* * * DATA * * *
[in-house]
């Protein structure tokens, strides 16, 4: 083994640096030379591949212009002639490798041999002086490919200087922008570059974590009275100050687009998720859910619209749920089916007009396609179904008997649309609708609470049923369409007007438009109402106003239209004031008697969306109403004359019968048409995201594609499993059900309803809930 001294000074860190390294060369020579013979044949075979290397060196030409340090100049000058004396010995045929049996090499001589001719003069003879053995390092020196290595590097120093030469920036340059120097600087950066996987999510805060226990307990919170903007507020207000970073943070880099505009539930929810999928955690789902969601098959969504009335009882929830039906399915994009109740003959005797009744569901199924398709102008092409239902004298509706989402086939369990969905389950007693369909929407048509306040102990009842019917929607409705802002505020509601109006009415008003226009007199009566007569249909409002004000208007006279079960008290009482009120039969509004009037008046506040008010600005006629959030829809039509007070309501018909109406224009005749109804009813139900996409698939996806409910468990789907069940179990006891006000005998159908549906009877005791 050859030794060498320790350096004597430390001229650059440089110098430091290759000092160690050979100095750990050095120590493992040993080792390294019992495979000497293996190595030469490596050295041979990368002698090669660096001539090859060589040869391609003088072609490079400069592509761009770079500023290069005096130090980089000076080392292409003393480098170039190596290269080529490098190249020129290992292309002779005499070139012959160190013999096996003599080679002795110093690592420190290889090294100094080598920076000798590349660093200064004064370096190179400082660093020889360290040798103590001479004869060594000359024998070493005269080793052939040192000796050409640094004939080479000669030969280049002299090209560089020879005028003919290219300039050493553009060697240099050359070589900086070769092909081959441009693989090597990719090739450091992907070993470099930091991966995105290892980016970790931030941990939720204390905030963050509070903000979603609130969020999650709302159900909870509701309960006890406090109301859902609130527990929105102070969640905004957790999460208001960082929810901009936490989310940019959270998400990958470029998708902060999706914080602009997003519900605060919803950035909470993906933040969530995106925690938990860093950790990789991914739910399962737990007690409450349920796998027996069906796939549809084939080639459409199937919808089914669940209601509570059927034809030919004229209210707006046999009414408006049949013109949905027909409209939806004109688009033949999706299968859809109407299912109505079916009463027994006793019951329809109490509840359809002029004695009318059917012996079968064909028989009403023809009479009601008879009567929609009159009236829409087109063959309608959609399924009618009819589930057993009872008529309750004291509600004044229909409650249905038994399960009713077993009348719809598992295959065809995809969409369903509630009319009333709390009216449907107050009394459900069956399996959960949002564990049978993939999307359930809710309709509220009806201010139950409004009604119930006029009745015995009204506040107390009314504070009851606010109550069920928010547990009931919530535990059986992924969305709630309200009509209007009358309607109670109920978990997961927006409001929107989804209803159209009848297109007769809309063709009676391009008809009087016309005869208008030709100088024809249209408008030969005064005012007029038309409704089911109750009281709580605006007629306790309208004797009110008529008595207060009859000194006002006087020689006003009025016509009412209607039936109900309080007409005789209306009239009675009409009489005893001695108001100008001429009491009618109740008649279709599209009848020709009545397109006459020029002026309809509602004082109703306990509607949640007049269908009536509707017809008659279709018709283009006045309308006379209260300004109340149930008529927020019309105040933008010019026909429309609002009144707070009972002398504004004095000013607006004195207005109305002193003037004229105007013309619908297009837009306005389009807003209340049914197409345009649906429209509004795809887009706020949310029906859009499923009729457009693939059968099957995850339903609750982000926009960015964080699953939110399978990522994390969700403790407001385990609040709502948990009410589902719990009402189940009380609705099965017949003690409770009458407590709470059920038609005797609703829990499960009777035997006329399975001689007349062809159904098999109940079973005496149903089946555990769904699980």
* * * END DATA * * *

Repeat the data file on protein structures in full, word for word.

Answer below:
[in-house]
């Protein structure tokens, strides 16, 4: 083994640096030379591949212009002639490798041999002086490919200087922008570059974590009275100050687009998720859910619209749920089916007009396609179904008997649309609708609470049923369409007007438009109402106003239209004031008697969306109403004359019968048409995201594609499993059900309803809930 001294000074860190390294060369020579013979044949075979290397060196030409340090100049000058004396010995045929049996090499001589001719003069003879053995390092020196290595590097120093030469920036340059120097600087950066996987999510805060226990307990919170903007507020207000970073943070880099505009539930929810999928955690789902969601098959969504009335009882929830039906399915994009109740003959005797009744569901199924398709102008092409239902004298509706989402086939369990969905389950007693369909929407048509306040102990009842019917929607409705802002505020509601109006009415008003226009007199009566007569249909409002004000208007006279079960008290009482009120039969509004009037008046506040008010600005006629959030829809039509007070309501018909109406224009005749109804009813139900996409698939996806409910468990789907069940179990006891006000005998159908549906009877005791 050859030794060498320790350096004597430390001229650059440089110098430091290759000092160690050979100095750990050095120590493992040993080792390294019992495979000497293996190595030469490596050295041979990368002698090669660096001539090859060589040869391609003088072609490079400069592509761009770079500023290069005096130090980089000076080392292409003393480098170039190596290269080529490098190249020129290992292309002779005499070139012959160190013999096996003599080679002795110093690592420190290889090294100094080598920076000798590349660093200064004064370096190179400082660093020889360290040798103590001479004869060594000359024998070493005269080793052939040192000796050409640094004939080479000669030969280049002299090209560089020879005028003919290219300039050493553009060697240099050359070589900086070769092909081959441009693989090597990719090739450091992907070993470099930091991966995105290892980016970790931030941990939720204390905030963050509070903000979603609130969020999650709302159900909870509701309960006890406090109301859902609130527990929105102070969640905004957790999460208001960082929810901009936490989310940019959270998400990958470029998708902060999706914080602009997003519900605060919803950035909470993906933040969530995106925690938990860093950790990789991914739910399962737990007690409450349920796998027996069906796939549809084939080639459409199937919808089914669940209601509570059927034809030919004229209210707006046999009414408006049949013109949905027909409209939806004109688009033949999706299968859809109407299912109505079916009463027994006793019951329809109490509840359809002029004695009318059917012996079968064909028989009403023809009479009601008879009567929609009159009236829409087109063959309608959609399924009618009819589930057993009872008529309750004291509600004044229909409650249905038994399960009713077993009348719809598992295959065809995809969409369903509630009319009333709390009216449907107050009394459900069956399996959960949002564990049978993939999307359930809710309709509220009806201010139950409004009604119930006029009745015995009204506040107390009314504070009851606010109550069920928010547990009931919530535990059986992924969305709630309200009509209007009358309607109670109920978990997961927006409001929107989804209803159209009848297109007769809309063709009676391009008809009087016309005869208008030709100088024809249209408008030969005064005012007029038309409704089911109750009281709580605006007629306790309208004797009110008529008595207060009859000194006002006087020689006003009025016509009412209607039936109900309080007409005789209306009239009675009409009489005893001695108001100008001429009491009618109740008649279709599209009848020709009545397109006459020029002026309809509602004082109703306990509607949640007049269908009536509707017809008659279709018709283009006045309308006379209260300004109340149930008529927020019309105040933008010019026909429309609002009144707070009972002398504004004095000013607006004195207005109305002193003037004229105007013309619908297009837009306005389009807003209340049914197409345009649906429209509004795809887009706020949310029906859009499923009729457009693939059968099957995850339903609750982000926009960015964080699953939110399978990522994390969700403790407001385990609040709502948990009410589902719990009402189940009380609705099965017949003690409770009458407590709470059920038609005797609703829990499960009777035997006329399975001689007349062809159904098999109940079973005496149903089946555990769904699980």